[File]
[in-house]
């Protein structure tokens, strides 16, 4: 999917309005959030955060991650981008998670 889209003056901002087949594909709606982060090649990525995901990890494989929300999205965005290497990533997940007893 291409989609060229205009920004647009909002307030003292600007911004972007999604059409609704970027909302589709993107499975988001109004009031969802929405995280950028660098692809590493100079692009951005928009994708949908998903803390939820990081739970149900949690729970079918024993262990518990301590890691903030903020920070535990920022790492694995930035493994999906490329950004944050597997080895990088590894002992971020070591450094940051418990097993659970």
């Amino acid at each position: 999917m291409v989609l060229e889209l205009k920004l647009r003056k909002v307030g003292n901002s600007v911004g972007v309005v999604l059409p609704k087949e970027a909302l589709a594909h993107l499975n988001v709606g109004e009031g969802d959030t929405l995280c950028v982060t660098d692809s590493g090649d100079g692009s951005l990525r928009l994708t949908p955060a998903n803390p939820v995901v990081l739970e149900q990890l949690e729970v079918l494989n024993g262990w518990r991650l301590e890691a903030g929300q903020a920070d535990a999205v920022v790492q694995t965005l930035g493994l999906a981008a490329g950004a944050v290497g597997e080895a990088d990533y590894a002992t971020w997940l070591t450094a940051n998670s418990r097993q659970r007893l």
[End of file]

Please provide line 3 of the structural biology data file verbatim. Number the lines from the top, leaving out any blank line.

């Amino acid at each position: 999917m291409v989609l060229e889209l205009k920004l647009r003056k909002v307030g003292n901002s600007v911004g972007v309005v999604l059409p609704k087949e970027a909302l589709a594909h993107l499975n988001v709606g109004e009031g969802d959030t929405l995280c950028v982060t660098d692809s590493g090649d100079g692009s951005l990525r928009l994708t949908p955060a998903n803390p939820v995901v990081l739970e149900q990890l949690e729970v079918l494989n024993g262990w518990r991650l301590e890691a903030g929300q903020a920070d535990a999205v920022v790492q694995t965005l930035g493994l999906a981008a490329g950004a944050v290497g597997e080895a990088d990533y590894a002992t971020w997940l070591t450094a940051n998670s418990r097993q659970r007893l």